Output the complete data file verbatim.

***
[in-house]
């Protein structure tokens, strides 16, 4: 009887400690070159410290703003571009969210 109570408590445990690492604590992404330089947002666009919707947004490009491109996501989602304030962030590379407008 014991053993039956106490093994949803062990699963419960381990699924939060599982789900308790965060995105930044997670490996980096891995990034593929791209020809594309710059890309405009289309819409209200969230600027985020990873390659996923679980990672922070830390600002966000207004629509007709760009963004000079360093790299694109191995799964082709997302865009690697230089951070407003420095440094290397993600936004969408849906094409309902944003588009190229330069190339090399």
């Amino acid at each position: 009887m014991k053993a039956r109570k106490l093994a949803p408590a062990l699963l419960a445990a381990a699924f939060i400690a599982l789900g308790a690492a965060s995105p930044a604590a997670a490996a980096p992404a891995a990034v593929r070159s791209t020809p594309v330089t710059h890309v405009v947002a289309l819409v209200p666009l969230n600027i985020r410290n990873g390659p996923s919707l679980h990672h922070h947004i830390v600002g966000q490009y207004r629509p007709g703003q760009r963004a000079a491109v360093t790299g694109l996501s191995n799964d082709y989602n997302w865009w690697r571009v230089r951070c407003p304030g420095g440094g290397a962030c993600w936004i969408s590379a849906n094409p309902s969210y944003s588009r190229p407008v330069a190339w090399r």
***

[in-house]
């Protein structure tokens, strides 16, 4: 009887400690070159410290703003571009969210 109570408590445990690492604590992404330089947002666009919707947004490009491109996501989602304030962030590379407008 014991053993039956106490093994949803062990699963419960381990699924939060599982789900308790965060995105930044997670490996980096891995990034593929791209020809594309710059890309405009289309819409209200969230600027985020990873390659996923679980990672922070830390600002966000207004629509007709760009963004000079360093790299694109191995799964082709997302865009690697230089951070407003420095440094290397993600936004969408849906094409309902944003588009190229330069190339090399």
């Amino acid at each position: 009887m014991k053993a039956r109570k106490l093994a949803p408590a062990l699963l419960a445990a381990a699924f939060i400690a599982l789900g308790a690492a965060s995105p930044a604590a997670a490996a980096p992404a891995a990034v593929r070159s791209t020809p594309v330089t710059h890309v405009v947002a289309l819409v209200p666009l969230n600027i985020r410290n990873g390659p996923s919707l679980h990672h922070h947004i830390v600002g966000q490009y207004r629509p007709g703003q760009r963004a000079a491109v360093t790299g694109l996501s191995n799964d082709y989602n997302w865009w690697r571009v230089r951070c407003p304030g420095g440094g290397a962030c993600w936004i969408s590379a849906n094409p309902s969210y944003s588009r190229p407008v330069a190339w090399r």